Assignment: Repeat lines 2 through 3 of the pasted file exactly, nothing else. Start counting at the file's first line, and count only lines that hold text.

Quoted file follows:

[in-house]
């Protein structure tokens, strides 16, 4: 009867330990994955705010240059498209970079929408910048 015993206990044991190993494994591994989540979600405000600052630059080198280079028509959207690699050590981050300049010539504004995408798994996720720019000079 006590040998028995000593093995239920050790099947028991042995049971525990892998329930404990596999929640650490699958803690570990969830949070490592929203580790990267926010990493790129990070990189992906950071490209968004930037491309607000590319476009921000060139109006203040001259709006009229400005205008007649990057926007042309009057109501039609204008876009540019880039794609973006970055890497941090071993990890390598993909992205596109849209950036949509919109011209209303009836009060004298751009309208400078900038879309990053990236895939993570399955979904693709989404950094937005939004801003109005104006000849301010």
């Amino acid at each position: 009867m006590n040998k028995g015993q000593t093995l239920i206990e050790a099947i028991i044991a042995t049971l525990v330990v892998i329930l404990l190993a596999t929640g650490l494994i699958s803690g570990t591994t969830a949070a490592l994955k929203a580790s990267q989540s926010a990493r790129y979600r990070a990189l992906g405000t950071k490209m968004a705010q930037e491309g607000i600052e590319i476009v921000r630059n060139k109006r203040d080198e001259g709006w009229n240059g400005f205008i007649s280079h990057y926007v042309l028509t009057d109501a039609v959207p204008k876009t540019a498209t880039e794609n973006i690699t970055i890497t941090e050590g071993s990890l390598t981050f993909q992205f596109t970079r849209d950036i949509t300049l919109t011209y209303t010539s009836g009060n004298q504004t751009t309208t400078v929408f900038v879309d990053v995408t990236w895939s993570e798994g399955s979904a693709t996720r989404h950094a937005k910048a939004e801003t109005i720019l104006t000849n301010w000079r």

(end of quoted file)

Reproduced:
């Protein structure tokens, strides 16, 4: 009867330990994955705010240059498209970079929408910048 015993206990044991190993494994591994989540979600405000600052630059080198280079028509959207690699050590981050300049010539504004995408798994996720720019000079 006590040998028995000593093995239920050790099947028991042995049971525990892998329930404990596999929640650490699958803690570990969830949070490592929203580790990267926010990493790129990070990189992906950071490209968004930037491309607000590319476009921000060139109006203040001259709006009229400005205008007649990057926007042309009057109501039609204008876009540019880039794609973006970055890497941090071993990890390598993909992205596109849209950036949509919109011209209303009836009060004298751009309208400078900038879309990053990236895939993570399955979904693709989404950094937005939004801003109005104006000849301010």
């Amino acid at each position: 009867m006590n040998k028995g015993q000593t093995l239920i206990e050790a099947i028991i044991a042995t049971l525990v330990v892998i329930l404990l190993a596999t929640g650490l494994i699958s803690g570990t591994t969830a949070a490592l994955k929203a580790s990267q989540s926010a990493r790129y979600r990070a990189l992906g405000t950071k490209m968004a705010q930037e491309g607000i600052e590319i476009v921000r630059n060139k109006r203040d080198e001259g709006w009229n240059g400005f205008i007649s280079h990057y926007v042309l028509t009057d109501a039609v959207p204008k876009t540019a498209t880039e794609n973006i690699t970055i890497t941090e050590g071993s990890l390598t981050f993909q992205f596109t970079r849209d950036i949509t300049l919109t011209y209303t010539s009836g009060n004298q504004t751009t309208t400078v929408f900038v879309d990053v995408t990236w895939s993570e798994g399955s979904a693709t996720r989404h950094a937005k910048a939004e801003t109005i720019l104006t000849n301010w000079r």